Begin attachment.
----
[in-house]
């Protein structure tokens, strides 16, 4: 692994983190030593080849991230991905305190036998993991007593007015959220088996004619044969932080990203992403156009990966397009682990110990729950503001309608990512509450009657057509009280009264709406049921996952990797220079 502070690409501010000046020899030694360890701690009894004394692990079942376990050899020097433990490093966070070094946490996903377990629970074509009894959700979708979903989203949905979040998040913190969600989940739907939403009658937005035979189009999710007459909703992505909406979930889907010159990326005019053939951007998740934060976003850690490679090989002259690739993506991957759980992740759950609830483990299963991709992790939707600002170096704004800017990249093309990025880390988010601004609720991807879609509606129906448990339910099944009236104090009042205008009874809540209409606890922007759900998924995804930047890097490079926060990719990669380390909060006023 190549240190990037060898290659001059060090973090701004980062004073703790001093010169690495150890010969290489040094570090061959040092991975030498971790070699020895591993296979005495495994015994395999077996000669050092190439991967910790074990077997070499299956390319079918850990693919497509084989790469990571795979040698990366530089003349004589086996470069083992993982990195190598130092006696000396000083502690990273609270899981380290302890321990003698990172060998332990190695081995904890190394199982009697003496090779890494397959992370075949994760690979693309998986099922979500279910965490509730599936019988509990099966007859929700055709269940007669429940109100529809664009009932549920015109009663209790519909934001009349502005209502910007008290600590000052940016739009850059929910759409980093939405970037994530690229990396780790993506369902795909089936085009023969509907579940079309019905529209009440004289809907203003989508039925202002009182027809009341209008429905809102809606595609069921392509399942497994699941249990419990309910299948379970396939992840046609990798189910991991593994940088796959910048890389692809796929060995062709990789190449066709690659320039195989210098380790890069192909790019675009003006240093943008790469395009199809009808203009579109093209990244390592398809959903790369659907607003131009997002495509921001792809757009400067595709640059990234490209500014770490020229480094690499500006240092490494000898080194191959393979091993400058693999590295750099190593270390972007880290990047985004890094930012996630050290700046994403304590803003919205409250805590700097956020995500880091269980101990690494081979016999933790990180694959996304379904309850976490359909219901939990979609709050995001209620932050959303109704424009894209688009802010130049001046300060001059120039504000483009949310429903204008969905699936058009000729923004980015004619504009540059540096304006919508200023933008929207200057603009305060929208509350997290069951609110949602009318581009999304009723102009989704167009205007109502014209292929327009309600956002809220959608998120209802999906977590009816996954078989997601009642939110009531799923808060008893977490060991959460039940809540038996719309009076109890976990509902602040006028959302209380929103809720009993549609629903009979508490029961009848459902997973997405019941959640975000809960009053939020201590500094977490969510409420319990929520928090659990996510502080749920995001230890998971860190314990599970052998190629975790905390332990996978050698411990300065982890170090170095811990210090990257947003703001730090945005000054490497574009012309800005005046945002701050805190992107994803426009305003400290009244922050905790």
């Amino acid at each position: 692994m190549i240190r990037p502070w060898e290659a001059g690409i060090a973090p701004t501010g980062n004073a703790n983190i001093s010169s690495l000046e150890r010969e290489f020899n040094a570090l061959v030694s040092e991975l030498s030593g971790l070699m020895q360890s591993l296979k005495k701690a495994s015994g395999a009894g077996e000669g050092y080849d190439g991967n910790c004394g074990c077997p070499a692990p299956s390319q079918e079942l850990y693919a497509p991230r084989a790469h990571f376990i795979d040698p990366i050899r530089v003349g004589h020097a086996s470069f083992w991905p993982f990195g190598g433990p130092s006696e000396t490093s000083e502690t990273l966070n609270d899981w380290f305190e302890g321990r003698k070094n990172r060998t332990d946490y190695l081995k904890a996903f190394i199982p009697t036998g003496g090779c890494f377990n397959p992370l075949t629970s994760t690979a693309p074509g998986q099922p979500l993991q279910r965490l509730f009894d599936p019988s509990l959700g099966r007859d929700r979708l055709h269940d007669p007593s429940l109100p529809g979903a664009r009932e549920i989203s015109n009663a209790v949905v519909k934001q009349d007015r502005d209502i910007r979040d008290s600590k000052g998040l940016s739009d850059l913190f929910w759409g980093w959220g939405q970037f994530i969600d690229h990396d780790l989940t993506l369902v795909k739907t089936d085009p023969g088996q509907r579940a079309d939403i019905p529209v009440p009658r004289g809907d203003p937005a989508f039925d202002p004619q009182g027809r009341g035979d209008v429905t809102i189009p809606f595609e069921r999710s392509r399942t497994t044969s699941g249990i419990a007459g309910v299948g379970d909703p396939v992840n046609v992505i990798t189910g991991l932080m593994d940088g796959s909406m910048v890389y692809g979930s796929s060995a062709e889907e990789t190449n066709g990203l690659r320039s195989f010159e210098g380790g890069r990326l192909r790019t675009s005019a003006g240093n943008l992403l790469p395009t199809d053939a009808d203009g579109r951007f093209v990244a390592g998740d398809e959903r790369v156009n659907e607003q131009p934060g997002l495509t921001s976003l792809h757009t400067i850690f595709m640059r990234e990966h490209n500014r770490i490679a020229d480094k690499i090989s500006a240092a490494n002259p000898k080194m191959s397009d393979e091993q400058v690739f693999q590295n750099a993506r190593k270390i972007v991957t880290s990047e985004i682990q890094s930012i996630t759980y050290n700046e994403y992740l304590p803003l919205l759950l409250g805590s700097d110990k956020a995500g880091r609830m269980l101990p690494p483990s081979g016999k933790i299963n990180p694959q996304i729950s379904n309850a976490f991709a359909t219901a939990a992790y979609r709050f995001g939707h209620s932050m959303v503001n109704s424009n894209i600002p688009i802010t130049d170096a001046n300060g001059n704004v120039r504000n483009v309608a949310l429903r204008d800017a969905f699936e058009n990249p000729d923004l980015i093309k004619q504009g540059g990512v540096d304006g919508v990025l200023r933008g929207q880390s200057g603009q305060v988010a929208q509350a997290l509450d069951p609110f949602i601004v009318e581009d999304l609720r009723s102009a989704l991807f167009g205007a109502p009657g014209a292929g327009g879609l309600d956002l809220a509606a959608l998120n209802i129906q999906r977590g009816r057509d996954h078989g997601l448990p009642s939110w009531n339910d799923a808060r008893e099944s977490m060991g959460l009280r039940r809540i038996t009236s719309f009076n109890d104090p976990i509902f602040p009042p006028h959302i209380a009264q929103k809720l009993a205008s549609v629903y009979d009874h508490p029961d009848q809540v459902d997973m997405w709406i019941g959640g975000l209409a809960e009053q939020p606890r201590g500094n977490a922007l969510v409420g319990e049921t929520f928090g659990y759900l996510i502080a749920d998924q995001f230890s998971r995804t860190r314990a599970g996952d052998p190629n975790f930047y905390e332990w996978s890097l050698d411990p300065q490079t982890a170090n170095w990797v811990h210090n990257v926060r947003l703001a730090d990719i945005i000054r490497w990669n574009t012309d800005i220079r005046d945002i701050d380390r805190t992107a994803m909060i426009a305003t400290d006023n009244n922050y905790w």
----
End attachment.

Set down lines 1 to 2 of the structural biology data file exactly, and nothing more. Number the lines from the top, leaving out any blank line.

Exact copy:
[in-house]
């Protein structure tokens, strides 16, 4: 692994983190030593080849991230991905305190036998993991007593007015959220088996004619044969932080990203992403156009990966397009682990110990729950503001309608990512509450009657057509009280009264709406049921996952990797220079 502070690409501010000046020899030694360890701690009894004394692990079942376990050899020097433990490093966070070094946490996903377990629970074509009894959700979708979903989203949905979040998040913190969600989940739907939403009658937005035979189009999710007459909703992505909406979930889907010159990326005019053939951007998740934060976003850690490679090989002259690739993506991957759980992740759950609830483990299963991709992790939707600002170096704004800017990249093309990025880390988010601004609720991807879609509606129906448990339910099944009236104090009042205008009874809540209409606890922007759900998924995804930047890097490079926060990719990669380390909060006023 190549240190990037060898290659001059060090973090701004980062004073703790001093010169690495150890010969290489040094570090061959040092991975030498971790070699020895591993296979005495495994015994395999077996000669050092190439991967910790074990077997070499299956390319079918850990693919497509084989790469990571795979040698990366530089003349004589086996470069083992993982990195190598130092006696000396000083502690990273609270899981380290302890321990003698990172060998332990190695081995904890190394199982009697003496090779890494397959992370075949994760690979693309998986099922979500279910965490509730599936019988509990099966007859929700055709269940007669429940109100529809664009009932549920015109009663209790519909934001009349502005209502910007008290600590000052940016739009850059929910759409980093939405970037994530690229990396780790993506369902795909089936085009023969509907579940079309019905529209009440004289809907203003989508039925202002009182027809009341209008429905809102809606595609069921392509399942497994699941249990419990309910299948379970396939992840046609990798189910991991593994940088796959910048890389692809796929060995062709990789190449066709690659320039195989210098380790890069192909790019675009003006240093943008790469395009199809009808203009579109093209990244390592398809959903790369659907607003131009997002495509921001792809757009400067595709640059990234490209500014770490020229480094690499500006240092490494000898080194191959393979091993400058693999590295750099190593270390972007880290990047985004890094930012996630050290700046994403304590803003919205409250805590700097956020995500880091269980101990690494081979016999933790990180694959996304379904309850976490359909219901939990979609709050995001209620932050959303109704424009894209688009802010130049001046300060001059120039504000483009949310429903204008969905699936058009000729923004980015004619504009540059540096304006919508200023933008929207200057603009305060929208509350997290069951609110949602009318581009999304009723102009989704167009205007109502014209292929327009309600956002809220959608998120209802999906977590009816996954078989997601009642939110009531799923808060008893977490060991959460039940809540038996719309009076109890976990509902602040006028959302209380929103809720009993549609629903009979508490029961009848459902997973997405019941959640975000809960009053939020201590500094977490969510409420319990929520928090659990996510502080749920995001230890998971860190314990599970052998190629975790905390332990996978050698411990300065982890170090170095811990210090990257947003703001730090945005000054490497574009012309800005005046945002701050805190992107994803426009305003400290009244922050905790």